What Makes An Entrepreneur
from the a-different-thought-process dept
An interesting articles about a professor who studies how entrepreneurs think. Her research had some interesting (though, not very surprising) findings. Entrepreneurs tend to expect problems and to deal with them as they come up. They aren’t “goal oriented” in chosing a single goal and aiming for that. Instead, they make their own opportunities out of the situations handed to them. They also tend to have a few failures – and use those as learning experiences – such that future failures tend to be on a smaller scale than previous ones. I don’t think any of this is all that surprising. Of course, it’s not clear from the article if the professor had any “control” groups. For instance, how do career Fortune 500 execs do in the same situations? What about students? Or factory workers? I’m not sure how valuable the study is without controlling factors. Also, in the study they mention that entrepreneurs tend to shoot first and aim later – as if this is a good thing (in some cases, it might be…). But, if you found evidence of a Fortune 500 exec doing the same exact thing, people would complain that it was a bad thing. It’s all relative, it seems.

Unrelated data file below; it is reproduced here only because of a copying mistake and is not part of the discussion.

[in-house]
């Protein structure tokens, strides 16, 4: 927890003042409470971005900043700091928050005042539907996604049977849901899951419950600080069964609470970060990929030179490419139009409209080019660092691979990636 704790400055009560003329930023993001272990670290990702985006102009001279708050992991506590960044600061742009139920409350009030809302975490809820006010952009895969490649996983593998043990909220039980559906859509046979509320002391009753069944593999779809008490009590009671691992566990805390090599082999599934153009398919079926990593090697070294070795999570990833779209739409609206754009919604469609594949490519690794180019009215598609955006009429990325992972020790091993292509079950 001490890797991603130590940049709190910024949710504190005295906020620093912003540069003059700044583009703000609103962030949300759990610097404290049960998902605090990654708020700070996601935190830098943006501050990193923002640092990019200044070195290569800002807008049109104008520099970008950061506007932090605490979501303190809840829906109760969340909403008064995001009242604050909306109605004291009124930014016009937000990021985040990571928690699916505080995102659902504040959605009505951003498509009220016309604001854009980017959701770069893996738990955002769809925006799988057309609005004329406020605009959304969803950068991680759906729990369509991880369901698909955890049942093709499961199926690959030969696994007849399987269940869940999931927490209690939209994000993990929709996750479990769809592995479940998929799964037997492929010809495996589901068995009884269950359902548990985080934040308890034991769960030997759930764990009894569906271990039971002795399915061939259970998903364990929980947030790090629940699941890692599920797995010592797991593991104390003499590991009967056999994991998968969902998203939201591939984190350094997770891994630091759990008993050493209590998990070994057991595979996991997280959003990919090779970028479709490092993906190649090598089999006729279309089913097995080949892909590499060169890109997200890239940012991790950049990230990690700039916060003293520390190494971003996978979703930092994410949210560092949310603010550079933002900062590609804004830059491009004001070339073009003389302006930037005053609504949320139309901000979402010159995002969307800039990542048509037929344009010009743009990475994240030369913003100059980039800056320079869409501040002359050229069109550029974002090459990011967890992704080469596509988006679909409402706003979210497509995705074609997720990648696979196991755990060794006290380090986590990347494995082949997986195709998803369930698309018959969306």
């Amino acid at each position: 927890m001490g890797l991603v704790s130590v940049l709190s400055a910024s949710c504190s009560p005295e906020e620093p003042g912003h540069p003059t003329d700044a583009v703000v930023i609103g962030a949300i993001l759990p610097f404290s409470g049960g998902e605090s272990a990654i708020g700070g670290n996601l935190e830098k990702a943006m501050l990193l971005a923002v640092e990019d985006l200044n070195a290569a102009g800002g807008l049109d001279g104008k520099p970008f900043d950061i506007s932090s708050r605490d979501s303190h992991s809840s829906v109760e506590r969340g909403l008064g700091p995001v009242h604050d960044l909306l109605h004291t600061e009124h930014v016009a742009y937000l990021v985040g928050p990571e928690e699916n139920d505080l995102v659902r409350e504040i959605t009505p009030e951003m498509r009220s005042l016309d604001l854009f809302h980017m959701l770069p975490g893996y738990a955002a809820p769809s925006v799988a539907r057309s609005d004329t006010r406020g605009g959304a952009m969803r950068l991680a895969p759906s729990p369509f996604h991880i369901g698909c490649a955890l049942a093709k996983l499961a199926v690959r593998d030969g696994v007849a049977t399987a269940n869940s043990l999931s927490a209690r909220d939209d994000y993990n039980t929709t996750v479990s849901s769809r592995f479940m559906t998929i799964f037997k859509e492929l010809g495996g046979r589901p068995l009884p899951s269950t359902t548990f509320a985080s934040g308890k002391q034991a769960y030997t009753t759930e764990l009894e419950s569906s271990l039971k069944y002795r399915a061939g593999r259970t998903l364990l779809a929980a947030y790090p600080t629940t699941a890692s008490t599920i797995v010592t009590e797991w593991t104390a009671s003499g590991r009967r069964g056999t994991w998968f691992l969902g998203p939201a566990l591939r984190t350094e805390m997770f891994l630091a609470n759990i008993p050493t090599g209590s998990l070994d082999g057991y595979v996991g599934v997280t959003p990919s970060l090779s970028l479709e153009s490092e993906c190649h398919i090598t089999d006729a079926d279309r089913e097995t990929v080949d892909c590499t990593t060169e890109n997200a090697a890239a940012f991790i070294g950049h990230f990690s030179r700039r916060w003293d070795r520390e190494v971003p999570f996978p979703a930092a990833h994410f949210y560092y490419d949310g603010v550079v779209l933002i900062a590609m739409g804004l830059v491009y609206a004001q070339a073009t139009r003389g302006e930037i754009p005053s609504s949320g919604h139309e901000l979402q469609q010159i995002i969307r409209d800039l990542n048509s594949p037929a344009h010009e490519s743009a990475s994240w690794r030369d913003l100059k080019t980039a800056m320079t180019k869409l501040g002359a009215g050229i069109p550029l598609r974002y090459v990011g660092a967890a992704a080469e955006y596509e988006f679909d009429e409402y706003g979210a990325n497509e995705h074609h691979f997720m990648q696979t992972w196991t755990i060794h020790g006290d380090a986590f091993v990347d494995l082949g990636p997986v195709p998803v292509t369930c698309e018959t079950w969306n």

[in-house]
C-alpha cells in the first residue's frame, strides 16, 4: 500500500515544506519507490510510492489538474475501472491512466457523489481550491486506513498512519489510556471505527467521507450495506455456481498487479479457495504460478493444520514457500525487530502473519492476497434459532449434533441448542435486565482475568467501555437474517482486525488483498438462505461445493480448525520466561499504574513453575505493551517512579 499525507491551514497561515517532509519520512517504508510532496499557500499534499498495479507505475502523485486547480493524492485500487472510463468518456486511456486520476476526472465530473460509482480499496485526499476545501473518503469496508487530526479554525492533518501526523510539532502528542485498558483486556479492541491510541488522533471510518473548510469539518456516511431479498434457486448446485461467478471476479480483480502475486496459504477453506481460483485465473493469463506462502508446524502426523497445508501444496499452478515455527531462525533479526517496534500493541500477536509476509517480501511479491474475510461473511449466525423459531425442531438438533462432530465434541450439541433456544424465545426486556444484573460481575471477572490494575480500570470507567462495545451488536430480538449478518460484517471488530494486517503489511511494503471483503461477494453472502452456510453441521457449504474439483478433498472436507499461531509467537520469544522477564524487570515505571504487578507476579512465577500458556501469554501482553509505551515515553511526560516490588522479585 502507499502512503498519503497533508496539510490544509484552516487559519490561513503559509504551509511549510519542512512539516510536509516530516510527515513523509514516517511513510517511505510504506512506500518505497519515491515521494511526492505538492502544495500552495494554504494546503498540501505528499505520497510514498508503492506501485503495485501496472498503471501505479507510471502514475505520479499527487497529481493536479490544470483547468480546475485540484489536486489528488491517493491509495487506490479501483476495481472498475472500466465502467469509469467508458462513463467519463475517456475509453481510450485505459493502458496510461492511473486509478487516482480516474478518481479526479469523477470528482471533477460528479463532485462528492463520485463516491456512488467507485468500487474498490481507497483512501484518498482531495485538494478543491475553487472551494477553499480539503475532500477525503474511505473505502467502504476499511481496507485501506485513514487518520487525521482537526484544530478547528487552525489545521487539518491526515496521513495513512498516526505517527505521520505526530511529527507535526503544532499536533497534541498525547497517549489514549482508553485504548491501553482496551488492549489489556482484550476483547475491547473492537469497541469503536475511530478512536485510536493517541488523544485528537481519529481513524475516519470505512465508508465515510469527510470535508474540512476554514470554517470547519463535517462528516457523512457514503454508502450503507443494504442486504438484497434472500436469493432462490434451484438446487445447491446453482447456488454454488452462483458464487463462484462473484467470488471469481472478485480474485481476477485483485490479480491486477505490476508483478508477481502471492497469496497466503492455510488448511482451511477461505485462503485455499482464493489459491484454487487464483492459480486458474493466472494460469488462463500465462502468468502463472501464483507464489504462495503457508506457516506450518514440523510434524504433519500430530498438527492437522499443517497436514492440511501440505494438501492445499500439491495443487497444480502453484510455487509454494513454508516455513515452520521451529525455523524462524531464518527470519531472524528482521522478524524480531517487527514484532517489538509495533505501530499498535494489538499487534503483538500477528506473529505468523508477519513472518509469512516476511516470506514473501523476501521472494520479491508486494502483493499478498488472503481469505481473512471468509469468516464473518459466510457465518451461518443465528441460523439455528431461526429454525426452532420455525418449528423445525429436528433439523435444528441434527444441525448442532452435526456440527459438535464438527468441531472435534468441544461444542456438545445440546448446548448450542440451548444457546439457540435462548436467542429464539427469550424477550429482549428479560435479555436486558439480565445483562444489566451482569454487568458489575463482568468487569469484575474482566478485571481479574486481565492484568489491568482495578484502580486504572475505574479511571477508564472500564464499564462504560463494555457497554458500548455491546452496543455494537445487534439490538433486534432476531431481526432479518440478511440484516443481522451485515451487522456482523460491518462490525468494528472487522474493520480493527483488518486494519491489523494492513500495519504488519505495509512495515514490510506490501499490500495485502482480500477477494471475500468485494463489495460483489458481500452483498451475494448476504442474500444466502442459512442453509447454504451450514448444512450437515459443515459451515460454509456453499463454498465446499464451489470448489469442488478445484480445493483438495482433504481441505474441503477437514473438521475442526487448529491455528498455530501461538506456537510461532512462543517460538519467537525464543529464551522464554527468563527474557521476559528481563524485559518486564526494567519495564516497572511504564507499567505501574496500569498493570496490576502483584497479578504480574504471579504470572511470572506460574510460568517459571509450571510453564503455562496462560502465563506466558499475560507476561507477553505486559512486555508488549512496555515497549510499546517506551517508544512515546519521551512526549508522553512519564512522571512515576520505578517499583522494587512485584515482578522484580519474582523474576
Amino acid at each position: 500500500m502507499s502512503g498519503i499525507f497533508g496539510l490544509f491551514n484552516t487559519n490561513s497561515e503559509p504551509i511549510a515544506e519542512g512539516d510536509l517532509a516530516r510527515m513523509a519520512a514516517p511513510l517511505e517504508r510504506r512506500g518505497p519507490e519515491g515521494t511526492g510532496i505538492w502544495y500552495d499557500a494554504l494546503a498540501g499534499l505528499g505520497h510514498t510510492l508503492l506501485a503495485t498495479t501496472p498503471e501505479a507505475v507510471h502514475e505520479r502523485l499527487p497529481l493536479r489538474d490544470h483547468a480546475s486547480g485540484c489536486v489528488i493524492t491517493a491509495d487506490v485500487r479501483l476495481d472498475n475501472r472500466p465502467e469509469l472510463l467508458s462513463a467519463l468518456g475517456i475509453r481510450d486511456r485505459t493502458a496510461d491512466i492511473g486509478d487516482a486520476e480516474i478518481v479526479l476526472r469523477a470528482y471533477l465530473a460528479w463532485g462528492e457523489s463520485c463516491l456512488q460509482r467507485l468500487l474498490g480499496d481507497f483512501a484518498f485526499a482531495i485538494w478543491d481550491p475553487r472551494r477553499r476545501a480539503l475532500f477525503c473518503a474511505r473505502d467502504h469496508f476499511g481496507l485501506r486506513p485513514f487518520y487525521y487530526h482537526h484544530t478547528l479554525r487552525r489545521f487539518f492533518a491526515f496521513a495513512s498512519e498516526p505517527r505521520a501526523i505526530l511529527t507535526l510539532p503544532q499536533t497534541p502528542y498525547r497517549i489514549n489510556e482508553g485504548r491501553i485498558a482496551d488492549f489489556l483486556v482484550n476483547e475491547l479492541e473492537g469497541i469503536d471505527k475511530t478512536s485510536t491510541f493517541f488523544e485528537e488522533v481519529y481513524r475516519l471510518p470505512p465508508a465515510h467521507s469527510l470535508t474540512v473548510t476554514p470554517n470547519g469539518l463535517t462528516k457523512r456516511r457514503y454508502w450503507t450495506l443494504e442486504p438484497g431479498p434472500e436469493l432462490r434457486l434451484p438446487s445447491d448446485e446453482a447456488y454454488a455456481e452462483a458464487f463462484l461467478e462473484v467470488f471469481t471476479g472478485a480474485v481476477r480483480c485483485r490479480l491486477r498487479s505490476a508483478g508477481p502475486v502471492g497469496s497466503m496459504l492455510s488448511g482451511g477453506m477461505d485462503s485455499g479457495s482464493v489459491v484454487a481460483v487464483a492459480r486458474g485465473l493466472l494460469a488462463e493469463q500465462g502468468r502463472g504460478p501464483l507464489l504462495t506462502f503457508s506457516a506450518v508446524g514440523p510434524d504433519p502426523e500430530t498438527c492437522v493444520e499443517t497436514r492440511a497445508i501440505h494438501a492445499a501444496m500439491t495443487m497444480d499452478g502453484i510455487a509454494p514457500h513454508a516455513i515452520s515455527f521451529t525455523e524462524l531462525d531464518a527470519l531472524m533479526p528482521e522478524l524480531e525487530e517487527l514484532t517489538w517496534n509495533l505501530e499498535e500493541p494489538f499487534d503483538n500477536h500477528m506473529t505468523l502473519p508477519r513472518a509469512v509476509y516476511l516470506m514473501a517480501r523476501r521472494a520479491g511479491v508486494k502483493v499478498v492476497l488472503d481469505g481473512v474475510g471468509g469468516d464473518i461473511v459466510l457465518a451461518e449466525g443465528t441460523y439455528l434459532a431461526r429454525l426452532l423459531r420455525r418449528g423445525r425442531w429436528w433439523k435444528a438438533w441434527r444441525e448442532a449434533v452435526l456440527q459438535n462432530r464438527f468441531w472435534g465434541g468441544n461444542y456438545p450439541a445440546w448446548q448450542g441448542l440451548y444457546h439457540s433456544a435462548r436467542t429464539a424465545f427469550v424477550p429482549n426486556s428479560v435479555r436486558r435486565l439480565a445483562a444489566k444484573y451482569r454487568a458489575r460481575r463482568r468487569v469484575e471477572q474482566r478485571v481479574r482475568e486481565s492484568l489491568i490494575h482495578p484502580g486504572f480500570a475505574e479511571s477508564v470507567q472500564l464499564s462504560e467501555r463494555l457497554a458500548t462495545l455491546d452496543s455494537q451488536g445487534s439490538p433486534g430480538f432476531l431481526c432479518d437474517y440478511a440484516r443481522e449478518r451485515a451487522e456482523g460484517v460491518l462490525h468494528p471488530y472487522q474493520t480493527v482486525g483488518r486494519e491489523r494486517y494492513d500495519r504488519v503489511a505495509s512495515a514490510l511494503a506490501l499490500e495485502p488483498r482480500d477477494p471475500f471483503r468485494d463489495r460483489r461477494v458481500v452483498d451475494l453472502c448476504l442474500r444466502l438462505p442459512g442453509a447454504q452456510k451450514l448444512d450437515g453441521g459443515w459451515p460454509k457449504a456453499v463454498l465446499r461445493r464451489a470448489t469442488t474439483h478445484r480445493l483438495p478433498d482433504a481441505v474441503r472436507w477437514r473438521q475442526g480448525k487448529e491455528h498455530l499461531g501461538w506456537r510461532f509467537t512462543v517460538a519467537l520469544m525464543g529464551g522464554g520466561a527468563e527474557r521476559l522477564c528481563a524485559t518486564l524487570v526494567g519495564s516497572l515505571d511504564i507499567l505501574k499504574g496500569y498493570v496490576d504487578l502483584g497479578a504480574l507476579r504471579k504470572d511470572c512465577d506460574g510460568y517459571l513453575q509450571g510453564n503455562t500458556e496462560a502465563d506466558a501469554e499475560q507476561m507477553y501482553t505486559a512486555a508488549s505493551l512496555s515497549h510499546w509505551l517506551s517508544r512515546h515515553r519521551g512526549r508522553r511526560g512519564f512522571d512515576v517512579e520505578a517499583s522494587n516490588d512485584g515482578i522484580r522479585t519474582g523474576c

Comments on “What Makes An Entrepreneur”
I read the paper this evening. Its actually pretty interesting. One of the themes is causal vs. effectual reasoning. Entreprneurs have the latter, which has more to do with minimizing losses early on.
Read it here, it may show up in the Harvard Business Journal: